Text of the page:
Schedule of Events
Friday, August 27th
9:45 AM - Opening Ceremony
Celebrate our first Arkansas Heritage Festival with a welcome and introduction from Lt. Gov. Tim Griffin. Be at the Ponce de Leon Center in Hot Springs Village early enough to experience it all!
10:00 AM - Holly Hope
Flora, Fauna, and Faces: Reading Cemetery Symbolism
Holly is Special Projects Historian for the Arkansas Historic Preservation Program. She has authored articles, written nominations for the National and Arkansas Historic Register, and provides lectures on various topics of Arkansas history. She also organizes and facilitates hands-on cemetery preservation workshops in cemeteries across the state.
Her presentation today will explain what the symbols on gravestones mean as well as the history of their use in Arkansas cemeteries.
11:00 AM - Janis Kearney
My Arkansas Journey, featuring Daisy Bates, Miller Williams, Bill Clinton, and Maya Angelou
After being publisher of the historic Arkansas State Press, Janis served as presidential diarist to U.S. president Bill Clinton, the first such appointment in presidential history. She later founded the Writing Our World (WOW) publishing company and has authored books including Conversations: William Jefferson Clinton, From Hope to Harlem, Cotton Field of Dreams, Daisy: Between a Rock and a Hard Place, Once Upon a Time There was a Girl: A Murder at Mobile Bay, and Something to Write Home About: Memories from a Presidential Diarist.
Today’s program will describe her journey from a large family of sharecroppers to the White House and the publishing world, chronicling the remarkable people she encountered along the way.
12:00 PM - Dr. Sam Taggart
Country Doctors of Arkansas
After 40 years in family practice, Dr. Sam Taggart created the Arkansas Physician’s Oral History Project. His most recent book, Country Doctors of Arkansas, is a product of that study, in which he collected stories of the lives and practices of small-town doctors in Arkansas over the last 70 years.
This fascinating presentation will share those stories of rural health care, which came from physicians aged 34 to 98 years old.
1:00 PM - Terry Diggs
Folklore and Songs of the Ouachita Mountains
Terry is a noted attorney who developed an interest in folk music and folk stories at an early age. Raised in a family of singers and storytellers at Bonnerdale in the foothills of the Ouachita Mountains, he has collected and performed most of his adult life. Although he has practiced law in Hot Springs for almost 40 years, he still lives on the old homeplace at Bonnerdale.
Terry has been collecting the songs, stories, and folklore of the Ouachita Mountain region of Arkansas all his life. Today, he will share some of these with us, including the humorous story “The Goat that Blowed Up,” and what he calls a sad song, “I Wish I Was Single Again.”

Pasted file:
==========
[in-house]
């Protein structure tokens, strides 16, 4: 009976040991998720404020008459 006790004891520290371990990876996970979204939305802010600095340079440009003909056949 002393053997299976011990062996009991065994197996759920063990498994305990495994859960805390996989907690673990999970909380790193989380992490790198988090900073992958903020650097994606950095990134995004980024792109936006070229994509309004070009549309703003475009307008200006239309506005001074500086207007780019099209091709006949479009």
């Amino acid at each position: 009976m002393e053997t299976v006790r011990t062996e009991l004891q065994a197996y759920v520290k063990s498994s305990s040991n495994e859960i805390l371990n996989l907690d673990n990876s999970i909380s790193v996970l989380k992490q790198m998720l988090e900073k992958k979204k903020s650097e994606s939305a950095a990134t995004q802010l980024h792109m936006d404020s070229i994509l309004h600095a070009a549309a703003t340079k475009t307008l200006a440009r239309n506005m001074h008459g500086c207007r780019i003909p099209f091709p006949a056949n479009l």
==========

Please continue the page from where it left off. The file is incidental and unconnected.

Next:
2:00 PM - Rex Nelson
A State of Disaster
As senior editor of the Arkansas Democrat-Gazette, Rex is one of the most high-profile writers and speakers in the state. He writes three columns a week plus essays for the cover of the newspaper's Sunday Perspective section, is the author of three books, and presents the enormously popular blog, Rex Nelson’s Southern Fried.
His program will explore the fact that Arkansas’ history has been largely defined by a series of disasters, both natural and manmade. From the New Madrid earthquakes of 1811-12 to the decision by Gov. Orval Faubus to block nine black students from entering Little Rock Central High School in 1957, Arkansans have had to overcome everything from floods and droughts to corruption and poor decisions by their elected leaders.
3:00 PM - Arkansas PBS
Dream Land: Little Rock's West 9th Street
This award-winning documentary from Arkansas PBS spotlights Little Rock’s historic West 9th Street, which was once a vibrant African-American business and entertainment district. Taborian Hall housed a variety of black businesses through the 1920s and 1930s. Its Dreamland Ballroom was a stop on the “Chitlin Circuit,” showcasing nationally-known African-American musicians.
The people of the West 9th Street community are showcased in the face of federal Urban Renewal programs, school desegregation, the Housing Act of 1949, and the Eisenhower Interstate Program. The story of West 9th Street and the ghosts of the Dreamland Ballroom unfold in this spellbinding film.
Saturday, August 28th
9:00 AM - Linda Pennington Black
The Negro Baseball League and its Connection to Arkansas
Linda Black is a native Arkansan who grew up in the Arkadelphia community of Curtis. Among her other books, this award-winning writer and poet is the author of A Legend Among Us: The Story of William “Youngblood” McCrary.